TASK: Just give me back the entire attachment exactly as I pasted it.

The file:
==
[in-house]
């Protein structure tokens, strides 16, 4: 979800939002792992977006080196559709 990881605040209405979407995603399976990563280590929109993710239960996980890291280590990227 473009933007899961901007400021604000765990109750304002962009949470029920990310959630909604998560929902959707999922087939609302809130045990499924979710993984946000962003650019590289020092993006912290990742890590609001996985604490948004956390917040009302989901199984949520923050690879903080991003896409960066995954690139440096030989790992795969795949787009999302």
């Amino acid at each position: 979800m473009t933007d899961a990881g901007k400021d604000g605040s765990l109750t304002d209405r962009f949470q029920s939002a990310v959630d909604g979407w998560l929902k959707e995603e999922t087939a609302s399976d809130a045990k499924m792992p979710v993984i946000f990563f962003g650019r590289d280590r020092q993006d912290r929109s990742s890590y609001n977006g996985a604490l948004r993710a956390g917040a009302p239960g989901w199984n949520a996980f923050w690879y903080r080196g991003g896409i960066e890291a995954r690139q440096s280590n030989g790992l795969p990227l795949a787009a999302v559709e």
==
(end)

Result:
[in-house]
């Protein structure tokens, strides 16, 4: 979800939002792992977006080196559709 990881605040209405979407995603399976990563280590929109993710239960996980890291280590990227 473009933007899961901007400021604000765990109750304002962009949470029920990310959630909604998560929902959707999922087939609302809130045990499924979710993984946000962003650019590289020092993006912290990742890590609001996985604490948004956390917040009302989901199984949520923050690879903080991003896409960066995954690139440096030989790992795969795949787009999302």
């Amino acid at each position: 979800m473009t933007d899961a990881g901007k400021d604000g605040s765990l109750t304002d209405r962009f949470q029920s939002a990310v959630d909604g979407w998560l929902k959707e995603e999922t087939a609302s399976d809130a045990k499924m792992p979710v993984i946000f990563f962003g650019r590289d280590r020092q993006d912290r929109s990742s890590y609001n977006g996985a604490l948004r993710a956390g917040a009302p239960g989901w199984n949520a996980f923050w690879y903080r080196g991003g896409i960066e890291a995954r690139q440096s280590n030989g790992l795969p990227l795949a787009a999302v559709e």